1. The act of constructing, erecting, or establishing.
Hence it is that the building of our Sion rises no faster. --Bp. Hall.
2. The art of constructing edifices, or the practice of civil architecture.
The execution of works of architecture necessarily includes building; but building is frequently employed when the result is not architectural. --Hosking.
3. That which is built; a fabric or edifice constructed, as a house, a church, etc.
Thy sumptuous buildings and thy wife's attire
Have cost a mass of public treasury. --Shak.
Build v. t. [imp. & p. p. Built p. pr. & vb. n. Building. The regular imp. & p. p. Builded is antiquated.]
1. To erect or construct, as an edifice or fabric of any kind; to form by uniting materials into a regular structure; to fabricate; to make; to raise.
Nor aught availed him now
To have built in heaven high towers. --Milton.
2. To raise or place on a foundation; to form, establish, or produce by using appropriate means.
Who builds his hopes in air of your good looks. --Shak.
3. To increase and strengthen; to increase the power and stability of; to settle, or establish, and preserve; -- frequently with up; as, to build up one's constitution.
I commend you to God, and to the word of his grace, which is able to build you up. --Acts xx. 32.
Syn: -- To erect; construct; raise; found; frame.
n 1: a structure that has a roof and walls and stands more or
less permanently in one place; "there was a three-story
building on the corner"; "it was an imposing edifice"
2: the act of constructing or building something; "during the
construction we had to take a detour"; "his hobby was the
building of boats" [syn: construction]
3: the commercial activity involved in constructing buildings;
"their main business is home construction"; "workers in
the building trades" [syn: construction]
4: the occupants of a building; "the entire building complained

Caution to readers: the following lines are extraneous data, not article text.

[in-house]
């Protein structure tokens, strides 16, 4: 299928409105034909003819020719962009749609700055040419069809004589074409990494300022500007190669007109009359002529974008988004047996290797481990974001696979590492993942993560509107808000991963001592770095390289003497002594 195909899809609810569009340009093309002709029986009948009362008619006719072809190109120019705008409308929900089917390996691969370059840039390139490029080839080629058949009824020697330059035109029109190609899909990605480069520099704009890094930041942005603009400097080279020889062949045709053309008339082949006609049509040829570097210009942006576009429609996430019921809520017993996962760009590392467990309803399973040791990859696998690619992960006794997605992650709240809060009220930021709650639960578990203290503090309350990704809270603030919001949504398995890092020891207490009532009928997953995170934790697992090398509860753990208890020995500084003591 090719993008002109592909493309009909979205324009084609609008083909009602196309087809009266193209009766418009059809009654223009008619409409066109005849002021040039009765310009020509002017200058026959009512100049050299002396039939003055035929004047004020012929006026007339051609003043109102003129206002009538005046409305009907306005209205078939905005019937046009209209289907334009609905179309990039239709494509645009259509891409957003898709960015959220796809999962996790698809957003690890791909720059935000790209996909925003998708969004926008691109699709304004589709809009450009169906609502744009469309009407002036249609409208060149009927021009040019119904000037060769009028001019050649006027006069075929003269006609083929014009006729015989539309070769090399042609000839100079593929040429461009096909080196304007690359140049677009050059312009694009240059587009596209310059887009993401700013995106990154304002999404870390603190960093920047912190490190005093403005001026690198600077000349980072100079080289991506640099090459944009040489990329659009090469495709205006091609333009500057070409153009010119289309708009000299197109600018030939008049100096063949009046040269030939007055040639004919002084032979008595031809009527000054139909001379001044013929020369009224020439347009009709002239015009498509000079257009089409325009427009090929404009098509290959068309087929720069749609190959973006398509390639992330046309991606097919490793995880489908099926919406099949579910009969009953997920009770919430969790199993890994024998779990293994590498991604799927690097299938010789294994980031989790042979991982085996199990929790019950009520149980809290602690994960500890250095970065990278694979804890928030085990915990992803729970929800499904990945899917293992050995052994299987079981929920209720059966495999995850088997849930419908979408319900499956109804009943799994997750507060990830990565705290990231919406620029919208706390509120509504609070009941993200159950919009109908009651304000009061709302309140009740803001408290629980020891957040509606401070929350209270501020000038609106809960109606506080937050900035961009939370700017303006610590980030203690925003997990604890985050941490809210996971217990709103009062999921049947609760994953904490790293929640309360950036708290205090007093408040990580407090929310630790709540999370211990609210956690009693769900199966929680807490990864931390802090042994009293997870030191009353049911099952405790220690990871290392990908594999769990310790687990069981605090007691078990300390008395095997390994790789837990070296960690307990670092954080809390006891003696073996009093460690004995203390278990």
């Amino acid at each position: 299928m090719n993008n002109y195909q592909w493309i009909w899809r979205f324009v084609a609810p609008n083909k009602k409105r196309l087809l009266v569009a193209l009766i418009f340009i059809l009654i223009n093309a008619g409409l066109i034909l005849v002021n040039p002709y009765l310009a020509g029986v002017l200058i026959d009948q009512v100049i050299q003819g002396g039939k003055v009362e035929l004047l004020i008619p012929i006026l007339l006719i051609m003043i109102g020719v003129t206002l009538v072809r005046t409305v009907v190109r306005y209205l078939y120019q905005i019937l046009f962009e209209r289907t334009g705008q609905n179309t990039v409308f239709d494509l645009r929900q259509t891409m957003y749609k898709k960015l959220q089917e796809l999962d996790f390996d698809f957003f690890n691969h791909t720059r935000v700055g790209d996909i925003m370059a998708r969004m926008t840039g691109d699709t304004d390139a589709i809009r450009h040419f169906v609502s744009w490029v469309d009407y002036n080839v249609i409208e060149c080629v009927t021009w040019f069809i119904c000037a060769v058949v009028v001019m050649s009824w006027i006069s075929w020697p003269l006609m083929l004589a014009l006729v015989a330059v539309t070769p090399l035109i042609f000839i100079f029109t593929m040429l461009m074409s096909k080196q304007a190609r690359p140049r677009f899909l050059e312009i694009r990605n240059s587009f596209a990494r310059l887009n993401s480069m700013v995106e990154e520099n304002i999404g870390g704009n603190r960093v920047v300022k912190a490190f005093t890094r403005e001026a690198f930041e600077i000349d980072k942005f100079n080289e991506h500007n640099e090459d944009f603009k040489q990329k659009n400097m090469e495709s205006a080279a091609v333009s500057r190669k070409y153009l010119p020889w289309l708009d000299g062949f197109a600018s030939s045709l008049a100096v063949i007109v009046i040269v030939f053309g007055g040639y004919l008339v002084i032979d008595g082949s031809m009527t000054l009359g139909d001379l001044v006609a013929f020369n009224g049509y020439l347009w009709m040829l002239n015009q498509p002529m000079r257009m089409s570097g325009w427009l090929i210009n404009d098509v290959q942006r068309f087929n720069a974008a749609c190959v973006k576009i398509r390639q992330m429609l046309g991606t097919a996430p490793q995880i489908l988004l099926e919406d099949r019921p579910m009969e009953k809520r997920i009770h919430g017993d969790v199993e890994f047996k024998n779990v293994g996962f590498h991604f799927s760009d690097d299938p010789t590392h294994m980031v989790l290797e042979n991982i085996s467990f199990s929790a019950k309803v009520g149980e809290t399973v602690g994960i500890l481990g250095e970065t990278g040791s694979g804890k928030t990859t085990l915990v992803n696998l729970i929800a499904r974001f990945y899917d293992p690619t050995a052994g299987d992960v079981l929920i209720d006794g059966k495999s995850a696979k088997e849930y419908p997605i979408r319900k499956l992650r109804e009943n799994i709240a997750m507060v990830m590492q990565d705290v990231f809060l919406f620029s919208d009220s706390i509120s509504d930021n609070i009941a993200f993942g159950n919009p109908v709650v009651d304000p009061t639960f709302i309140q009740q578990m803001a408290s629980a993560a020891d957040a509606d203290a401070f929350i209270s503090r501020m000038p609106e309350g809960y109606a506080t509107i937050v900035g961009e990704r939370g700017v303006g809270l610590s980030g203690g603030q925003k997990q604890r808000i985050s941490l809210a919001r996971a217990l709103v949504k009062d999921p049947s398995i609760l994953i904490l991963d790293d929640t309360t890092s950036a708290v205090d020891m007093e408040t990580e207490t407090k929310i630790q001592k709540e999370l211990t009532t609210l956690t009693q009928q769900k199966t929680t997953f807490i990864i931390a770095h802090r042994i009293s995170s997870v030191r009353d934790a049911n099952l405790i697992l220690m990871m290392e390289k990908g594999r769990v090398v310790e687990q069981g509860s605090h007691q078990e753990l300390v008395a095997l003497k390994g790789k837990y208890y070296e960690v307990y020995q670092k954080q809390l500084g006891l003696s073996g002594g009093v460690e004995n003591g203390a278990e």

about the noise"
among the Jews was suited to the climate and conditions of the
country. They probably adopted the kind of architecture for
their dwellings which they found already existing when they
entered Canaan (Deut. 6:10; Num. 13:19). Phoenician artists (2
Sam. 5:11; 1 Kings 5:6, 18) assisted at the erection of the
royal palace and the temple at Jerusalem. Foreigners also
assisted at the restoration of the temple after the Exile (Ezra
In Gen. 11:3, 9, we have the first recorded instance of the
erection of buildings. The cities of the plain of Shinar were
founded by the descendants of Shem (10:11, 12, 22).
The Israelites were by occupation shepherds and dwellers in
tents (Gen. 47:3); but from the time of their entering Canaan
they became dwellers in towns, and in houses built of the native
limestone of Palestine. Much building was carried on in
Solomon's time. Besides the buildings he completed at Jerusalem,
he also built Baalath and Tadmor (1 Kings 9:15, 24). Many of the
kings of Israel and Judah were engaged in erecting various
Herod and his sons and successors restored the temple, and
built fortifications and other structures of great magnificence
in Jerusalem (Luke 21:5).
The instruments used in building are mentioned as the
plumb-line (Amos 7:7), the measuring-reed (Ezek. 40:3), and the
saw (1 Kings 7:9).
Believers are "God's building" (1 Cor. 3:9); and heaven is
called "a building of God" (2 Cor. 5:1). Christ is the only
foundation of his church (1 Cor. 3:10-12), of which he also is
the builder (Matt. 16:18).